The Baker’s Dozen
José Mourinho’s side never recovered from October’s international break, or more specifically, autumn’s momentum was shattered as the Portuguese sent his high-flying team out to defend at Anfield on 14 October. In the interim Mourinho’s side has failed to convince in any of the six league and cup fixtures since the bore draw on Merseyside. Victory over Tottenham Hotspur was hard-won, but defeats to Huddersfield Town and Chelsea have left United well off the Premier League pace. As November’s break comes to a close, the Reds face 13 fixtures between now and the end of the year. It’s a period that won’t make United’s season, but it could certainly break it.
The poor run of results over the past month leaves the pressure on Mourinho’s side to recover quickly – and some of the pain has been self-inflicted. After all, there was plenty of timidity in Mourinho’s decision to park the bus at Anfield, where an out-of-form Liverpool team was offered far more respect than performances suggested was actually due.
"Mourinho’s side never recovered from October’s international break, or more specifically, momentum was shattered as the Portuguese sent his team out to defend at Anfield."
United scored a narrow victory over Benfica in Lisbon a few days later, but three points were garnered in no small part due to the home ‘keeper gifting Mourinho’s side victory in an otherwise mediocre performance. There also was a touch of fortune about United’s victory in the home tie against the Portuguese champions.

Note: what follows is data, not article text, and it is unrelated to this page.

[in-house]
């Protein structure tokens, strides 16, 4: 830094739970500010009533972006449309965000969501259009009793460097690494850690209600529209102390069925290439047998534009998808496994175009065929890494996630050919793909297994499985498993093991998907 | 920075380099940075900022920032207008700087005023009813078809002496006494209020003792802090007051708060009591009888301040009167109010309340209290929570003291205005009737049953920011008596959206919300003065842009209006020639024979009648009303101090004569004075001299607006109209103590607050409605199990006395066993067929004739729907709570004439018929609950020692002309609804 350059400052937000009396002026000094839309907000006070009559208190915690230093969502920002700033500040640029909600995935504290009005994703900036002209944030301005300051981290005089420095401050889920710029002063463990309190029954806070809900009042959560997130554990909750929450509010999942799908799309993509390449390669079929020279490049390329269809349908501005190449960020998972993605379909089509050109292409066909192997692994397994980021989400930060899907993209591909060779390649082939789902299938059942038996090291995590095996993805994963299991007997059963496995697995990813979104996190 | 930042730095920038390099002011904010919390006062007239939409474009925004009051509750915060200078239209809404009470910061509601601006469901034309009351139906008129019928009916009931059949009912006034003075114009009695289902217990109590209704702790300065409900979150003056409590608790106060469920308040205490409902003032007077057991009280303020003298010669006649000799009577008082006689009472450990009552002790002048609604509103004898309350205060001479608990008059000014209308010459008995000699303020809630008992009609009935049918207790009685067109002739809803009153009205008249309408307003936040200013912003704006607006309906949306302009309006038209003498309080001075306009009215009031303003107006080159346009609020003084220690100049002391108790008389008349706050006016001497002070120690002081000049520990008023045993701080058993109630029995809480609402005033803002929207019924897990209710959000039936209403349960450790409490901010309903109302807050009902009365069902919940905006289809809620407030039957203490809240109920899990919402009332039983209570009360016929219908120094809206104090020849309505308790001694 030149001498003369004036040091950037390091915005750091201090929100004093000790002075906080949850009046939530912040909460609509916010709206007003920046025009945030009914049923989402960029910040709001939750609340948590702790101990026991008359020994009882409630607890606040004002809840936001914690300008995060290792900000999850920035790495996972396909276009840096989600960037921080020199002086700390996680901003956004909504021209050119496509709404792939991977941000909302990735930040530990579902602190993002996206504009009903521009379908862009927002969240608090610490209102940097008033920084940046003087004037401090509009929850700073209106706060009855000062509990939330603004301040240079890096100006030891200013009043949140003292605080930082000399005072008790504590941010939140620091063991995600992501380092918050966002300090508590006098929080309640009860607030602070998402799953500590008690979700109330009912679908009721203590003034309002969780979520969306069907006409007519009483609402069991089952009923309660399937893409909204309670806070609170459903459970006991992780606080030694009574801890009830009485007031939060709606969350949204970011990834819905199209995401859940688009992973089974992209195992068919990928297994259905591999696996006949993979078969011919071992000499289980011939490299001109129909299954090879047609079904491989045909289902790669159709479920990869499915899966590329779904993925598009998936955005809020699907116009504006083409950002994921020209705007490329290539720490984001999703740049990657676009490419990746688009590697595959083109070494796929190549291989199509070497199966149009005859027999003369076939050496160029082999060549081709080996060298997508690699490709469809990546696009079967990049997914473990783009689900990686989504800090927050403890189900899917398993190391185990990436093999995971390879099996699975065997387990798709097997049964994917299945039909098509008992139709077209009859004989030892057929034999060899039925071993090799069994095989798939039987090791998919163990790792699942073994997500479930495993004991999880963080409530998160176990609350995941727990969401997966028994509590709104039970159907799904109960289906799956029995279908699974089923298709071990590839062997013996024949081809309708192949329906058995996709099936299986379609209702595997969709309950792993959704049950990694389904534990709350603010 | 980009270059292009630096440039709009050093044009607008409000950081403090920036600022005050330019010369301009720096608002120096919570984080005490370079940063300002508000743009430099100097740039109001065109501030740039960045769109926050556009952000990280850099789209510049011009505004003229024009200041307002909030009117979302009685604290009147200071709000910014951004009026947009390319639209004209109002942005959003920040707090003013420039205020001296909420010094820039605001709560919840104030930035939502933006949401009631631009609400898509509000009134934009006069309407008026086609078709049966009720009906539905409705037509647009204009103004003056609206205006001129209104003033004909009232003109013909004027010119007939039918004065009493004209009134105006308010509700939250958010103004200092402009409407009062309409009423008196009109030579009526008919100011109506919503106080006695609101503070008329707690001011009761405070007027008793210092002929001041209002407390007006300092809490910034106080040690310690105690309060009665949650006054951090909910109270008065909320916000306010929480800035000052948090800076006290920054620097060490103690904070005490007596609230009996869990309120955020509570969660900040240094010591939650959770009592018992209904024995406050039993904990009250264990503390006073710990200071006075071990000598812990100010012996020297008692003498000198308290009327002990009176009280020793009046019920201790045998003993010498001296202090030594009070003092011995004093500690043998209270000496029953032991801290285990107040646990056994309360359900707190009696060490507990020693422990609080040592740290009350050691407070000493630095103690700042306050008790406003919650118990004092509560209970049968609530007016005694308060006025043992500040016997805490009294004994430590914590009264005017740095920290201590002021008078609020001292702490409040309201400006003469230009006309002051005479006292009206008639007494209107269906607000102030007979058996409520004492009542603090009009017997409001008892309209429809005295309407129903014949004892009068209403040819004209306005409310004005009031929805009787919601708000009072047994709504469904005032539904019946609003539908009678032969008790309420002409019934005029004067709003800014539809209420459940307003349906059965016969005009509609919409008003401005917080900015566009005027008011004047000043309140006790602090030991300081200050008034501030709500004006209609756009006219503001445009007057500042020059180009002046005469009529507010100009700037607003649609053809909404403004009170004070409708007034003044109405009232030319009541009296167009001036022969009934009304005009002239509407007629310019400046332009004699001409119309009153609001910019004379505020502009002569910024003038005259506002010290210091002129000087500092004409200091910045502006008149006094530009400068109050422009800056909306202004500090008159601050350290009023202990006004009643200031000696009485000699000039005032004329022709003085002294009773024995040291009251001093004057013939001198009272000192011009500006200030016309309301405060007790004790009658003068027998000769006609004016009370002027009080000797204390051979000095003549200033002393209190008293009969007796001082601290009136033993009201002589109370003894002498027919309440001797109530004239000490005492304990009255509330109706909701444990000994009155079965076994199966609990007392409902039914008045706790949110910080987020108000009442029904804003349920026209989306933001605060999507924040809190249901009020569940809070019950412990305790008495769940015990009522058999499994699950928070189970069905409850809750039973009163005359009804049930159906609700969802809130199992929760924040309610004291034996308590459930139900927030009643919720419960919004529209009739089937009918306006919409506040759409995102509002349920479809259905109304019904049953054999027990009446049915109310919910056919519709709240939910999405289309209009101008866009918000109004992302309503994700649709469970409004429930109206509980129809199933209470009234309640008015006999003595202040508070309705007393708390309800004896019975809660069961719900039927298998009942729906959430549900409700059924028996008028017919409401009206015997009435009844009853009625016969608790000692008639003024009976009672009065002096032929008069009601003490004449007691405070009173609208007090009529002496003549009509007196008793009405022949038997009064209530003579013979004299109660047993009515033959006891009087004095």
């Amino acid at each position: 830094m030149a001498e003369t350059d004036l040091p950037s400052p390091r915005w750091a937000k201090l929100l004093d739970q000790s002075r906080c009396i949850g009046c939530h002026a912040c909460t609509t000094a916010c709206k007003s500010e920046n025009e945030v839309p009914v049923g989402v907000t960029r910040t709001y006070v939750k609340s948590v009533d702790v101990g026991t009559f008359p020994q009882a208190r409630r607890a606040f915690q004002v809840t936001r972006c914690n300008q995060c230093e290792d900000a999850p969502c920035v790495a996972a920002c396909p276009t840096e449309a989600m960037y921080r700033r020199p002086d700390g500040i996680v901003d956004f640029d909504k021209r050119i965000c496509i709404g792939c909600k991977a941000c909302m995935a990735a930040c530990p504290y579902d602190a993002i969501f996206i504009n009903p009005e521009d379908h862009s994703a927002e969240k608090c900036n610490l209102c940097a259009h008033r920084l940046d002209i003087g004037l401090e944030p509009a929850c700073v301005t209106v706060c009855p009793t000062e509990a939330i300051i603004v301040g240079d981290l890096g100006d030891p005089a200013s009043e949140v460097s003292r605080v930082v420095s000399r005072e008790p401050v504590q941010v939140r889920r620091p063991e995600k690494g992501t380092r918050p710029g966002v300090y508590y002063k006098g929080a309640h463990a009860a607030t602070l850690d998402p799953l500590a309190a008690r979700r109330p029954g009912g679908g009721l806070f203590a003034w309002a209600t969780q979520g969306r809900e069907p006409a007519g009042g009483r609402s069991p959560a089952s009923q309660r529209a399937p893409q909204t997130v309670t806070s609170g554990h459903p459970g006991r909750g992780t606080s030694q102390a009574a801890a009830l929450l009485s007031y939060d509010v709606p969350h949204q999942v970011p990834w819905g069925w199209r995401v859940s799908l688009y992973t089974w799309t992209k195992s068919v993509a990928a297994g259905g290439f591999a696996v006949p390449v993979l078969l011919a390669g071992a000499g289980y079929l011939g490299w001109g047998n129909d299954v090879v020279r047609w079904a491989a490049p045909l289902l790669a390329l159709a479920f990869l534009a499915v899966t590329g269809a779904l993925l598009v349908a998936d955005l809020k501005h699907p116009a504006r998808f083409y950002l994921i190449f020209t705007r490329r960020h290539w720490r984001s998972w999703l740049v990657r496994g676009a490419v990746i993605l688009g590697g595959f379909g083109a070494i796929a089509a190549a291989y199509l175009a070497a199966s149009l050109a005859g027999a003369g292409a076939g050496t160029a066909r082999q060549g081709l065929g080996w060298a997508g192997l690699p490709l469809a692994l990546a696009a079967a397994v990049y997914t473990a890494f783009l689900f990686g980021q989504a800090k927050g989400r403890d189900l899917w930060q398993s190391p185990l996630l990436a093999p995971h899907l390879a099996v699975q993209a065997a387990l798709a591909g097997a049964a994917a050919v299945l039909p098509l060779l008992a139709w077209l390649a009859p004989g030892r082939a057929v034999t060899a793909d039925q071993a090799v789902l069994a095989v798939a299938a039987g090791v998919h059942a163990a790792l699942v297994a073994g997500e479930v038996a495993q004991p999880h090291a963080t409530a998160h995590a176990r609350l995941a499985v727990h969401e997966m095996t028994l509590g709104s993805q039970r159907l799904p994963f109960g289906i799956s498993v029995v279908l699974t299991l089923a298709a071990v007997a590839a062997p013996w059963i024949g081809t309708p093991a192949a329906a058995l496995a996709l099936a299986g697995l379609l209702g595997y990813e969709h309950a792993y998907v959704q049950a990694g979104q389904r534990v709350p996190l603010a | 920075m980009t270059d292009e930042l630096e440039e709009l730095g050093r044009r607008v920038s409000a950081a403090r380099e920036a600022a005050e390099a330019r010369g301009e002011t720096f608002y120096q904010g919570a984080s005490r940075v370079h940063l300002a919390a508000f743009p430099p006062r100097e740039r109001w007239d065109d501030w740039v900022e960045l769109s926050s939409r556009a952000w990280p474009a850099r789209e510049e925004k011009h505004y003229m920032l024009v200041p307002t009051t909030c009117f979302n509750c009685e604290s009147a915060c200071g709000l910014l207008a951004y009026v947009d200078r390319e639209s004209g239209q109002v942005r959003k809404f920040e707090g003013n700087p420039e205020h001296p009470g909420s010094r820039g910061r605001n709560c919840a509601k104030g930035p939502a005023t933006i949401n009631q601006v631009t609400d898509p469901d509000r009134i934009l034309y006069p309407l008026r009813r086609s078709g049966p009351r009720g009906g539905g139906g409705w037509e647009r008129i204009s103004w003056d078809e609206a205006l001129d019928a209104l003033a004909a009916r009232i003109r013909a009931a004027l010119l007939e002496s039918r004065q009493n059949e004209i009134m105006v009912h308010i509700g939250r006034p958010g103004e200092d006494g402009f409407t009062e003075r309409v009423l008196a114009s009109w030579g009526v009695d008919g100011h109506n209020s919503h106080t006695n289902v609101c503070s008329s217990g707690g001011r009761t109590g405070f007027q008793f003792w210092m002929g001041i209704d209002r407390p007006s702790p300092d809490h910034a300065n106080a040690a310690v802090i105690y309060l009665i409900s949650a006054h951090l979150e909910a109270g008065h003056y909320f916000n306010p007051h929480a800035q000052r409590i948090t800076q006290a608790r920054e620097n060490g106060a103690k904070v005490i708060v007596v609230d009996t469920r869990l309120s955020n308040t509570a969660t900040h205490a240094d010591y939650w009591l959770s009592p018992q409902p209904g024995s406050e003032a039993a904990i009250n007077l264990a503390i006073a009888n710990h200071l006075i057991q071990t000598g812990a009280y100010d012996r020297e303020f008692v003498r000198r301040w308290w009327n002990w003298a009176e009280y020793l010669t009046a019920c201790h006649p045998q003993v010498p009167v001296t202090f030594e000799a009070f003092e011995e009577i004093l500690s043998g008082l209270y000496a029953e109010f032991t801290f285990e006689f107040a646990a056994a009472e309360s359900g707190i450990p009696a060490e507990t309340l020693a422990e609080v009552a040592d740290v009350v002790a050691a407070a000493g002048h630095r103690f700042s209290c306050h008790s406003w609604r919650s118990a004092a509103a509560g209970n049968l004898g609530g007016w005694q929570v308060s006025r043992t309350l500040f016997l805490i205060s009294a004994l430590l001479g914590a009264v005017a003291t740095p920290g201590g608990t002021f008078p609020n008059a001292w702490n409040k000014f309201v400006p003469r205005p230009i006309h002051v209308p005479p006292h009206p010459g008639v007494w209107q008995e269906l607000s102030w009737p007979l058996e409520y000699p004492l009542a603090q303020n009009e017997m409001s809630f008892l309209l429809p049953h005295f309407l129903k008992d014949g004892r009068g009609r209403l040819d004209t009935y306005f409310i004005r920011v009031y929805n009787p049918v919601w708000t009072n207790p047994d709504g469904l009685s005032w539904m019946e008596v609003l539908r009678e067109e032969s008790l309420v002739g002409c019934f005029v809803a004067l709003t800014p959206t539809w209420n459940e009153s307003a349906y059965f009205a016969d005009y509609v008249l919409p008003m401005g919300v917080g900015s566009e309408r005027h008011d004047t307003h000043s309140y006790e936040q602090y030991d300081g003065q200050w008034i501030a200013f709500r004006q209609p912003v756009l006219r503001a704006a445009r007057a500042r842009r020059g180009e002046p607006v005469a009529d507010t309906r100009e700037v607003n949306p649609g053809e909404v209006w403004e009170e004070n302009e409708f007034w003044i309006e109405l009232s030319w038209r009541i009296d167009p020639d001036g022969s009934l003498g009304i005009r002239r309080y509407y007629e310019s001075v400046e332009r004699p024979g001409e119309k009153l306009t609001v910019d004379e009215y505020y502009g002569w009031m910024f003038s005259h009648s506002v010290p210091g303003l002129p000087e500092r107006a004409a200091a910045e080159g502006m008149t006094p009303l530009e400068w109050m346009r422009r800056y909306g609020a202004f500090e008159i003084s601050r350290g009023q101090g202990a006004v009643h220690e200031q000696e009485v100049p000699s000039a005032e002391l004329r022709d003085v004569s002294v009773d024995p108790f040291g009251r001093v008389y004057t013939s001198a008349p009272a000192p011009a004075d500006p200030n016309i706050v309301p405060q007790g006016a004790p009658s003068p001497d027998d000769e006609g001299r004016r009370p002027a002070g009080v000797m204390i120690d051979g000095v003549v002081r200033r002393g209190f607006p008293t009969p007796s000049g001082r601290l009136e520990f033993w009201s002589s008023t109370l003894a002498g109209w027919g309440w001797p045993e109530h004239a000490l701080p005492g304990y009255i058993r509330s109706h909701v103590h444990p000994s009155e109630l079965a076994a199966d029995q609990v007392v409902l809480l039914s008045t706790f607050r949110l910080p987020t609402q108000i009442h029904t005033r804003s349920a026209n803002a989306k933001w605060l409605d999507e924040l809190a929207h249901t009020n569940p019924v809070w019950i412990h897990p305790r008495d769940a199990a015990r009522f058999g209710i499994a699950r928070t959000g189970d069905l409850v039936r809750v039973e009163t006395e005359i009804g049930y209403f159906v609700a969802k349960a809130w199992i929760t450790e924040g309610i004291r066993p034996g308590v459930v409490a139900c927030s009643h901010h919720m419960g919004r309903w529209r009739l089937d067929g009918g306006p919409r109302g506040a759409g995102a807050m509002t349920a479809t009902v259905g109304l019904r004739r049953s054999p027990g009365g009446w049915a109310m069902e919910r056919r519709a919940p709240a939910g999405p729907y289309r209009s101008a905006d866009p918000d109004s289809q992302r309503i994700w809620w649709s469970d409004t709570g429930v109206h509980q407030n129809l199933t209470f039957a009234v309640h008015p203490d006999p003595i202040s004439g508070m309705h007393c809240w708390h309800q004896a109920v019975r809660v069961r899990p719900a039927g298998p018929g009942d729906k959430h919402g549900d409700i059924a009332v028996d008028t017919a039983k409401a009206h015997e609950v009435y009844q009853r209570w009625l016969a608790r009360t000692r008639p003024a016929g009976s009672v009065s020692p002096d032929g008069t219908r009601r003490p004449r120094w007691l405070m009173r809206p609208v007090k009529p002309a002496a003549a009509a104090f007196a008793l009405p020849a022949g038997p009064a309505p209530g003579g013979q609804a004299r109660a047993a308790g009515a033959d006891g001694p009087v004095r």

Defeat at Huddersfield was a disaster long in the making – a performance where midfielder Ander Herrera was right to question his team’s work ethic and passion. Meanwhile, performance levels in last weekend’s reverse at Chelsea reached a fresh nadir. Herrera anonymous in a game where he needed to excel, as were any of his colleagues. Perhaps only David de Gea and Eric Bailly emerged with pride and reputation intact from Stamford Bridge.
Of course, the Reds, secured victory over an otherwise high-flying Spurs at Old Trafford, but it was another circumspect performance far from that of potential champions. Victory is victory, yet it has been some time since Mourinho’s side impressed in both performance and result against one of the Premier League’s better teams.
This run has comes amid the manager offering loving glances the way of Paris Saint-Germain, either talking up the French club as “special… magic… fantastic” or having his people brief various members of the fourth estate of his interest. Mourinho’s entourage has offered a variety of motivating factors for the Portuguese manager’s supposed dissatisfaction in Manchester, including the apparently overly bureaucratic hierarchy at Old Trafford. Ed Woodward will take note.